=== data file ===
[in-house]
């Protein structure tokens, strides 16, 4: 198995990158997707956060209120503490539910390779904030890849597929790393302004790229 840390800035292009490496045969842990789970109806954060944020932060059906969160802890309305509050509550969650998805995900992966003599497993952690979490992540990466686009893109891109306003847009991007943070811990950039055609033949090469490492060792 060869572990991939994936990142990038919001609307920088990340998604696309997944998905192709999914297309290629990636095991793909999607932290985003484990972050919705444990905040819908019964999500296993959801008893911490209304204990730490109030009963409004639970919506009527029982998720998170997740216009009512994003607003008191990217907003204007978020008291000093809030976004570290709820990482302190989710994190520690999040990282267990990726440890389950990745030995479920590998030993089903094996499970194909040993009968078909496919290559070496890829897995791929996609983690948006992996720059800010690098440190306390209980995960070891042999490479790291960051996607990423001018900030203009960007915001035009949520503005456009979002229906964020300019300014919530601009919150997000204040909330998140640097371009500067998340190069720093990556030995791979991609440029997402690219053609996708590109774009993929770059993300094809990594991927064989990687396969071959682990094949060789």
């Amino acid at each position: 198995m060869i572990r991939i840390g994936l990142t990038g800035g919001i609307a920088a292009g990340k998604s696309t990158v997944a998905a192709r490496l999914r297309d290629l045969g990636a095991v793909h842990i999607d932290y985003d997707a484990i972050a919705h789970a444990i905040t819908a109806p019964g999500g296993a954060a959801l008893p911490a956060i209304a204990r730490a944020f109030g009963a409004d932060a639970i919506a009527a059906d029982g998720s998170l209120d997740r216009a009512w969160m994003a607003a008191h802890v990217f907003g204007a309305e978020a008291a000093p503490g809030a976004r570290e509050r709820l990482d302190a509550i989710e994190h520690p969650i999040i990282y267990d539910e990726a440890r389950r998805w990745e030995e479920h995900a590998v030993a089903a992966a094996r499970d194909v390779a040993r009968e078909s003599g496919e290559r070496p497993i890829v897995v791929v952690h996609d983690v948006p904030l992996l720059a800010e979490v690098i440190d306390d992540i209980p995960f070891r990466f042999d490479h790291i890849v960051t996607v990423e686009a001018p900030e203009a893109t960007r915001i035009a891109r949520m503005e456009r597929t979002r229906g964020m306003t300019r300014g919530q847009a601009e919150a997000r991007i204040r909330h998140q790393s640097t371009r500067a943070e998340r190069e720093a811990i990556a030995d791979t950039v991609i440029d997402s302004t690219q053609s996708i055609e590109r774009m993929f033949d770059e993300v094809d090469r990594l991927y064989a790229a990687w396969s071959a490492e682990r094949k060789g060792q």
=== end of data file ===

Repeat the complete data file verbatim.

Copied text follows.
[in-house]
């Protein structure tokens, strides 16, 4: 198995990158997707956060209120503490539910390779904030890849597929790393302004790229 840390800035292009490496045969842990789970109806954060944020932060059906969160802890309305509050509550969650998805995900992966003599497993952690979490992540990466686009893109891109306003847009991007943070811990950039055609033949090469490492060792 060869572990991939994936990142990038919001609307920088990340998604696309997944998905192709999914297309290629990636095991793909999607932290985003484990972050919705444990905040819908019964999500296993959801008893911490209304204990730490109030009963409004639970919506009527029982998720998170997740216009009512994003607003008191990217907003204007978020008291000093809030976004570290709820990482302190989710994190520690999040990282267990990726440890389950990745030995479920590998030993089903094996499970194909040993009968078909496919290559070496890829897995791929996609983690948006992996720059800010690098440190306390209980995960070891042999490479790291960051996607990423001018900030203009960007915001035009949520503005456009979002229906964020300019300014919530601009919150997000204040909330998140640097371009500067998340190069720093990556030995791979991609440029997402690219053609996708590109774009993929770059993300094809990594991927064989990687396969071959682990094949060789």
């Amino acid at each position: 198995m060869i572990r991939i840390g994936l990142t990038g800035g919001i609307a920088a292009g990340k998604s696309t990158v997944a998905a192709r490496l999914r297309d290629l045969g990636a095991v793909h842990i999607d932290y985003d997707a484990i972050a919705h789970a444990i905040t819908a109806p019964g999500g296993a954060a959801l008893p911490a956060i209304a204990r730490a944020f109030g009963a409004d932060a639970i919506a009527a059906d029982g998720s998170l209120d997740r216009a009512w969160m994003a607003a008191h802890v990217f907003g204007a309305e978020a008291a000093p503490g809030a976004r570290e509050r709820l990482d302190a509550i989710e994190h520690p969650i999040i990282y267990d539910e990726a440890r389950r998805w990745e030995e479920h995900a590998v030993a089903a992966a094996r499970d194909v390779a040993r009968e078909s003599g496919e290559r070496p497993i890829v897995v791929v952690h996609d983690v948006p904030l992996l720059a800010e979490v690098i440190d306390d992540i209980p995960f070891r990466f042999d490479h790291i890849v960051t996607v990423e686009a001018p900030e203009a893109t960007r915001i035009a891109r949520m503005e456009r597929t979002r229906g964020m306003t300019r300014g919530q847009a601009e919150a997000r991007i204040r909330h998140q790393s640097t371009r500067a943070e998340r190069e720093a811990i990556a030995d791979t950039v991609i440029d997402s302004t690219q053609s996708i055609e590109r774009m993929f033949d770059e993300v094809d090469r990594l991927y064989a790229a990687w396969s071959a490492e682990r094949k060789g060792q």